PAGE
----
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How ‘upcycling’ discarded ingredients into food is gaining momentum

“Upcycling,” a new technique of making food using discarded ingredients, is gaining momentum with entrepreneurs looking to create new food categories. Special Correspondent Allison Aubrey and Producer Mary Beth Durkin report on this growing food movement as part of NewsHours “Waste Not, Want Not” series.

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  • Kaitlin Mogentale:

    Can we taste it?

  • Claire Schlemme:

    Yeah, you can taste it!

  • Allison Aubrey:

    That white doughy substance that Kaitlin Mogental and Claire Schlemme are tasting is okara. It's a pulpy protein that's leftover after you make tofu.

  • Claire Schlemme:

    Oh it's really getting wet!

  • Allison Aubrey:

    They're at Hodo, an organic tofu manufacturer in Oakland, California.

    Schlemme is the CEO of a food start-up called Renewal Mill, just blocks away.

    Renewal Mill pays Hodo to dry out the okara into strips like this. Then it's milled into a flour that Renewal Mill sells.

    Kaitlin Mogentale is one of Schlemme's customers, and she's here to see how it's done. Mogentale is CEO of her own start-up called Pulp Pantry, it's located in Los Angeles.

    Renewal Mill's flour is an ingredient in a new line of chips that Mogentale's company makes, they're called pulp chips.

  • Allison Aubrey:

    So why would someone want to eat snacks with okara in it?

  • Claire Schlemme:

    Yeah, so it's full of nutrition, it's about two-thirds fiber and one-third protein. It's kind of a pile of delicious nutrition right here.

  • Allison Aubrey:

    Minh Tsai, owns Hodo. It's the third-largest tofu manufacturer in the U.S. Minh says all this okara is typically discarded by most U.S. manufacturers.

  • Allison Aubrey:

    So you're telling me the most nutritious part of the plant usually just gets tossed away?

  • Minh Tsai:

    Absolutely. One of the most nutritious parts of the plant. And we know fiber is really important. It's actually not fully utilized.

  • Allison Aubrey:

    In Vietnam, Minh Tsai grew up eating okara. There they use it to make vegetable pancakes.

  • Minh Tsai:

    We're doing what we already do in Asia, because it's really for human consumption in Asia, but here, we don't think about it that way.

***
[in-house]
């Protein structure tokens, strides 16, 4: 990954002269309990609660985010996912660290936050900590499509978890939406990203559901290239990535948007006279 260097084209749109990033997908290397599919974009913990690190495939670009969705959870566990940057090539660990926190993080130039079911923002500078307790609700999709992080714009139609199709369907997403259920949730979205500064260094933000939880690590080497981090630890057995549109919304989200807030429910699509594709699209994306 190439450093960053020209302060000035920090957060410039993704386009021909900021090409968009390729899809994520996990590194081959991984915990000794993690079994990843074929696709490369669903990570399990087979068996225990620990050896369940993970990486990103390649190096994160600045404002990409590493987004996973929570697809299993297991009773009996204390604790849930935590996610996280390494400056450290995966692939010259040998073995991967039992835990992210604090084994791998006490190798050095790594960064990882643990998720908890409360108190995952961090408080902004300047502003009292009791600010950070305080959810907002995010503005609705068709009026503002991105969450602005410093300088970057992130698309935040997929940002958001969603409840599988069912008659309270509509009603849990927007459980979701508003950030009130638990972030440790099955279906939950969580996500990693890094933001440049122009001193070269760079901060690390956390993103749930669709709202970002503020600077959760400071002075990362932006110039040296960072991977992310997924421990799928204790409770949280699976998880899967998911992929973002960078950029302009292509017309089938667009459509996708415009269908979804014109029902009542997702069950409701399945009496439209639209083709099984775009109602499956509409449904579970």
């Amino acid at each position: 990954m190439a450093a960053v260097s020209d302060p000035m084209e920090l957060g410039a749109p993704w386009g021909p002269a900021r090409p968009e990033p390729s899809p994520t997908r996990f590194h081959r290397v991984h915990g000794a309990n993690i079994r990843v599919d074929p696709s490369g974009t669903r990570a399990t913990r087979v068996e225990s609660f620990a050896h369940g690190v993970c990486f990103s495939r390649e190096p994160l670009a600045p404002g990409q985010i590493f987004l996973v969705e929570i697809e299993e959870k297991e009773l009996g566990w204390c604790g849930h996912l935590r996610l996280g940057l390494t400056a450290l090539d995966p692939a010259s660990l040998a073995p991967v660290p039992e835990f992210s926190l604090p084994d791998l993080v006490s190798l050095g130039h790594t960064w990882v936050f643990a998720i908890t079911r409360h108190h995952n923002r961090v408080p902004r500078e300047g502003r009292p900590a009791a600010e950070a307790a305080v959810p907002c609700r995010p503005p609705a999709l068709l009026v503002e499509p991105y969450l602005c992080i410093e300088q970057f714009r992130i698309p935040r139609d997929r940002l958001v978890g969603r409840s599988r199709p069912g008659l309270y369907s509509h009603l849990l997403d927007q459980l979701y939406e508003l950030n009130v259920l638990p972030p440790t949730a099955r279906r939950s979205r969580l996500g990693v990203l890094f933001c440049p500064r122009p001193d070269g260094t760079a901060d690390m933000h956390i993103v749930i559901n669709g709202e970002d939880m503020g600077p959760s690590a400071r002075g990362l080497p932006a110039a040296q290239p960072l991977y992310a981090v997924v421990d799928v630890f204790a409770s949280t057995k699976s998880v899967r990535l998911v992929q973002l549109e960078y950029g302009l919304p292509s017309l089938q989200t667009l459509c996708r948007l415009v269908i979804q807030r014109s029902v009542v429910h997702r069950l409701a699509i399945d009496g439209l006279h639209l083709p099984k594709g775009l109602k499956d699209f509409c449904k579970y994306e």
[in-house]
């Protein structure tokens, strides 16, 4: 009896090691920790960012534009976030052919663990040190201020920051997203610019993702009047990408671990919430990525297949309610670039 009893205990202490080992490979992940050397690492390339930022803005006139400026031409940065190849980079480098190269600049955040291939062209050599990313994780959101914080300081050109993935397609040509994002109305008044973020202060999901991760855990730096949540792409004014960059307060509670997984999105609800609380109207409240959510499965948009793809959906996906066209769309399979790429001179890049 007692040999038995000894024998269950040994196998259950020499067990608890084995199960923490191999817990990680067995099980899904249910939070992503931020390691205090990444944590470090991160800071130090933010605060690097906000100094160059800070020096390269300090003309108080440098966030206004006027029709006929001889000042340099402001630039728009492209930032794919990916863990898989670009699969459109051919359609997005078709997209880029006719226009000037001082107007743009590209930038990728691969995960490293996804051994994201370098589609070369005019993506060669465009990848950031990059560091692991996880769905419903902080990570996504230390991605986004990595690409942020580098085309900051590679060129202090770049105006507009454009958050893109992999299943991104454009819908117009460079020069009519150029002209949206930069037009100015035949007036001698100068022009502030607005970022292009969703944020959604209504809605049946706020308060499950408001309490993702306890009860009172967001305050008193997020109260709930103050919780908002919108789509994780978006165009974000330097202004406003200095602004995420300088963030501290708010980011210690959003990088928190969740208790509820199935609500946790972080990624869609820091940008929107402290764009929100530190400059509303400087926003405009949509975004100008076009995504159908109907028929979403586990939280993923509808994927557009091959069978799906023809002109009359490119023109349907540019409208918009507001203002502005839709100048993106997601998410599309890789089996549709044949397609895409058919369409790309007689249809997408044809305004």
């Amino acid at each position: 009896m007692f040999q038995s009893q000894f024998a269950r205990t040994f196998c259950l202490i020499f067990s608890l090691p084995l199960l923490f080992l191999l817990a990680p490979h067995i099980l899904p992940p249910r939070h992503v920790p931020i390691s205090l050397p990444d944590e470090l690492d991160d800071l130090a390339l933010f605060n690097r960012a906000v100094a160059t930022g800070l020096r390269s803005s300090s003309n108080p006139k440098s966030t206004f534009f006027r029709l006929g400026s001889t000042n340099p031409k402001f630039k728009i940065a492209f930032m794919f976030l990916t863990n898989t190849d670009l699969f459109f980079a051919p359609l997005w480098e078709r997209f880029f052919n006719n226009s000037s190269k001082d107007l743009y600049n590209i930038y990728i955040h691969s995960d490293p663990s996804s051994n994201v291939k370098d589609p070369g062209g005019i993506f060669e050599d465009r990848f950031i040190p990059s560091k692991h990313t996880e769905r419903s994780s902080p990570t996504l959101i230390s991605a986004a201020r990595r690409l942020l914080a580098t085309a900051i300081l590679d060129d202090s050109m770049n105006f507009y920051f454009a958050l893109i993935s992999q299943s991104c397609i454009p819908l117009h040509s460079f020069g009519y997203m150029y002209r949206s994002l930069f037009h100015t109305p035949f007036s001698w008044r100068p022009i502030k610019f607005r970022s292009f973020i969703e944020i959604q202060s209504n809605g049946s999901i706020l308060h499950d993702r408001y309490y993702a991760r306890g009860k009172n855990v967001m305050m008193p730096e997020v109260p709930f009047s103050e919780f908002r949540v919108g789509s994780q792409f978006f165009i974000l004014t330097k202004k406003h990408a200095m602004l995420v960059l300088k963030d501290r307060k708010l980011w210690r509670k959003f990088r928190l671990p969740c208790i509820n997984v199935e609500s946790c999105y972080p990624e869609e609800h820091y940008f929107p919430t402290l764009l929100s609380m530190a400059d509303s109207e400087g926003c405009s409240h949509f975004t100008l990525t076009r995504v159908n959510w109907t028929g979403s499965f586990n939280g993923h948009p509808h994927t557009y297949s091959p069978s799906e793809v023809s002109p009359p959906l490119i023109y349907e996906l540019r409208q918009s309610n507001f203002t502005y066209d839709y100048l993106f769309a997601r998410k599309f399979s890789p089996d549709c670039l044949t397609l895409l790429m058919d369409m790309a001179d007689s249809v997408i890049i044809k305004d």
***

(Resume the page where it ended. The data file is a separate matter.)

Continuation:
• Allison Aubrey:

    Mogentale and Schlemme are part of a new wave of entrepreneurs who are thinking that way. They're taking ingredients once considered to be the dregsand transforming them into whole new products. It's called upcycling.

  • Claire Schlemme:

    This is even just a sliver of all those fibrous byproducts that come out of food manufacturing every year, in the U.S. and beyond. So it seemed like a tremendous opportunity.

  • Allison Aubrey:

    An opportunity because many manufacturers are happy to get rid of their waste, it saves them the hauling fees to throw it out. Mogentale's chips have another upcycled ingredient.

  • Allison Aubrey:

    What do we have here?

  • Kaitlin Mogentale:

    Looks like we've got some apple, we've got some kale in there, some leftover celery stalk.

  • Allison Aubrey:

    It's leftover pulp from cold-pressed juice companies and Mogentale mixes that with the okara to make these chips.

  • Allison Aubrey:

    So, what volume of the produce is actually pulp?

  • Kaitlin Mogentale:

    Anywhere from 15 to 50 percent of the actual produce that's processed becomes pulp.

  • Allison Aubrey:

    In some cities there are juice bars on almost every corner, that adds up to a lot of pulp.

  • Kaitlin Mogentale:

    We work with juicers that process millions of pounds of pulp a year. And some juiceries that process solely carrots might produce around 80,000 pounds of pulp a day. A lot of people struggle to find the end use for it.

  • Allison Aubrey:

    And that struggle plays out throughout the food industry, but it's a struggle that can translate into profits for upcycling start-ups.

  • Caue Suplicy:

    We're making delicious food out of bananas that normally go to waste.

  • Allison Aubrey:

    One upcycler, now a multimillion-dollar company called Barnana, upcycles damaged bananas into snacks called Banana Bites.

    Another, Treasure8, is a start-up with a patented dehydrating process. They rescue damaged produce and turn it into products like beet chips and apple chips by hydrating the produce.